Plant salesman says Walstad method is flawed - The Planted Tank Forum

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post #1 of 49 (permalink) Old 09-02-2010, 02:02 PM Thread Starter
slb
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Plant salesman says Walstad method is flawed

I have read Diana Walstad's book and several posts on this forum. I set up my tank and am ready to add plants. I live in a small town with few plant choices, so I contacted one of the big freshwater plant suppliers to order some plants overnight. I told him my plan to use a soil substrate and he proceeded to dissuade me. He said every customer he has talked to who tried to use soil has regretted it. I was able to counter all of his arguments except one. He said the biggest problem is that the organic matter (peat, bark, etc.) will decay releasing more ammonia and nitrites than the plants can absorb. This has me worried. (For example, the Miracle Grow Organic potting soil Walstad uses is almost 100% peat and other organic material, very little sand, silt, clay).

As I read Walstad's book, it seems to say that the primary benefit of soil is a long-term supply of nutrients. Can't this be achieved by occasionally adding substrate nutrients. My primary goals are no CO2, low maintenance and minimal water changes.

Is Walstad wrong? Is it possible to have a low maintenance tank with a commercial substrate, with out the decaying matter, simply by occasionally adding nutrients to the soil (something like Seachem Flourish tabs)

I'm not trying to be a purest, I just want live plants with the least amount of trouble.

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post #2 of 49 (permalink) Old 09-02-2010, 02:11 PM
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Hi slb,

Interesting post! Let me guess, they also tried to sell you their substrate and fertilizer tablets?

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post #3 of 49 (permalink) Old 09-02-2010, 02:18 PM
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My tanks are ever changing and the use of real "soil" would be a total mess. Pulling plants out would turn the substrate upside down.

Doesn't the top sand or gravel cover want to migrate to the bottom in time?
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post #4 of 49 (permalink) Old 09-02-2010, 02:23 PM
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i can say that walstad tanks work great if you set them up correctly. i have quite a few running with no problems.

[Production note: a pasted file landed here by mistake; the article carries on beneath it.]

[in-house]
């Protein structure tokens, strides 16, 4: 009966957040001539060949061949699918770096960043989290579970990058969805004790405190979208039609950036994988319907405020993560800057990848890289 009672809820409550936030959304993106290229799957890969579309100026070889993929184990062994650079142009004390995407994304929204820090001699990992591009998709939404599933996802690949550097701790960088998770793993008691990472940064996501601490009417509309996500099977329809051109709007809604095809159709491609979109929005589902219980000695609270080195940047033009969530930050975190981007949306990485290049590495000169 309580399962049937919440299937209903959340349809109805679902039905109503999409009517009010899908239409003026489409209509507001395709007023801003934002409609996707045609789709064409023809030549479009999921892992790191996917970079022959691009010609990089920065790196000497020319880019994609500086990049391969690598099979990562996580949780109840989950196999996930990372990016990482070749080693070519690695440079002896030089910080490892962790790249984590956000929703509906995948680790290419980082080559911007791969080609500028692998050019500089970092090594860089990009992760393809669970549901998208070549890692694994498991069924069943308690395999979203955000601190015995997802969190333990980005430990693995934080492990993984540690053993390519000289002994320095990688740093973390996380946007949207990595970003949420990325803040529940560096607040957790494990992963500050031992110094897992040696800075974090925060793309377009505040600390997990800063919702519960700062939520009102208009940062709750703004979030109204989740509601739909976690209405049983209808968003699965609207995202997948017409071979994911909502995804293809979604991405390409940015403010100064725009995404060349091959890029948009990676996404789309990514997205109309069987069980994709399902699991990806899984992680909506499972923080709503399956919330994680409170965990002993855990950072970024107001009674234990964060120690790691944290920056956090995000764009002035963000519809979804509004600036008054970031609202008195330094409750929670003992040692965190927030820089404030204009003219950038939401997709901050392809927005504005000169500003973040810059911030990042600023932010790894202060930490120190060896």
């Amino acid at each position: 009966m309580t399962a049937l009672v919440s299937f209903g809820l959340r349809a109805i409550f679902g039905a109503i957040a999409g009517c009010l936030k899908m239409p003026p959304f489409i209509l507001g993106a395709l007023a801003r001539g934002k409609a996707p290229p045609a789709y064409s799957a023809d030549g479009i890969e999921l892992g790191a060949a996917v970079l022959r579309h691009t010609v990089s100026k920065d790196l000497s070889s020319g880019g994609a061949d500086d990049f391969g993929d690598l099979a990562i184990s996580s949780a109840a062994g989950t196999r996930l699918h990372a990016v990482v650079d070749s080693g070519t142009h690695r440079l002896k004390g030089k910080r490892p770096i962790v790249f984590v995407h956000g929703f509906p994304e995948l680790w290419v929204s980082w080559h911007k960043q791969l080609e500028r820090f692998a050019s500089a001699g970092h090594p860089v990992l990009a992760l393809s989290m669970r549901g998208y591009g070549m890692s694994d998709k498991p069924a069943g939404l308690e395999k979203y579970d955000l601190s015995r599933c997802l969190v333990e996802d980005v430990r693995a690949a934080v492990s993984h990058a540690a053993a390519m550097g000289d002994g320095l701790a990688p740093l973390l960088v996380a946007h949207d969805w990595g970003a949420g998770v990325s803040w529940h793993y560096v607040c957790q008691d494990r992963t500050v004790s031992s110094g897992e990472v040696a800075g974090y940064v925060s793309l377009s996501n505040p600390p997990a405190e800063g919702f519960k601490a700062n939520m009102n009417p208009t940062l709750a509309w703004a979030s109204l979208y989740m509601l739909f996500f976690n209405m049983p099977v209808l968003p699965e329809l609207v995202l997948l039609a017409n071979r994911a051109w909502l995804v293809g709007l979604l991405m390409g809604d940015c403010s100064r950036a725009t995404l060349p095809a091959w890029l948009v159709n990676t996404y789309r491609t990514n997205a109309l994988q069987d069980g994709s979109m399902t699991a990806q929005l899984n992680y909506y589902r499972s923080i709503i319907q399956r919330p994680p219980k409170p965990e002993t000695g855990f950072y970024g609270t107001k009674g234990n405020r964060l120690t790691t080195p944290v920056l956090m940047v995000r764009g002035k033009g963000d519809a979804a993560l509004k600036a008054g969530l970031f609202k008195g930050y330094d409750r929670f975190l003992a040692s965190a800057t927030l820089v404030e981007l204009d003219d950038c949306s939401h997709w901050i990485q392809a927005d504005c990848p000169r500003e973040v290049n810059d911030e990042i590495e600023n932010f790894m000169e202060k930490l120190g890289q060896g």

125g Mud tank.
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post #5 of 49 (permalink) Old 09-02-2010, 02:35 PM
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the soil can decay only as fast as the bacteria in the soil process it. As long as you have it capped properly, you'll only ever see nitrates, and even then, nothing your plants can't handle. The method is solid. A bit too slow-as-you-go for my likings, but for some it works perfect and you can't go more low maintenance than her methods.

that said, I think the guy just wanted to sell you some dirt with a barcode attached.
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post #6 of 49 (permalink) Old 09-02-2010, 02:37 PM
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In my opinion their really is no 'BEST' method. Some tanks and plant respond better to certain methods... The truth is their are minor flaws in just about every method, depending on your tank. People will swear by whatever works best for them. I have read countless books on planted tanks, all swearing by different substrates and dosing and Co2 methods. All these tank had amazing tanks.

No need to fix what isn't broken right?
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post #7 of 49 (permalink) Old 09-02-2010, 03:21 PM Thread Starter
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Quote:
Originally Posted by Seattle_Aquarist View Post
Hi slb,

Interesting post! Let me guess, they also tried to sell you their substrate and fertilizer tablets?
No. He didn't try to push anything. His concern seemed sincere

Fish don't talk back.
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post #8 of 49 (permalink) Old 09-02-2010, 03:31 PM
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I think given your goal, it's a good choice of a method.
You can also go a water column dosing method without soil.

http://www.barrreport.com/showthread...on-CO2-methods

This might be more along with some LFS's feelings, but both this and Soil both work very well.

A combination of water column and sediment is what I often suggest, this way you get longer life out of each, this is perhaps more critical as you increase rates of growth typical with CO2 enriched systems, but it works well in any planted tank also. A good fish load can suffice as water column dosing also in a non CO2 soil tank.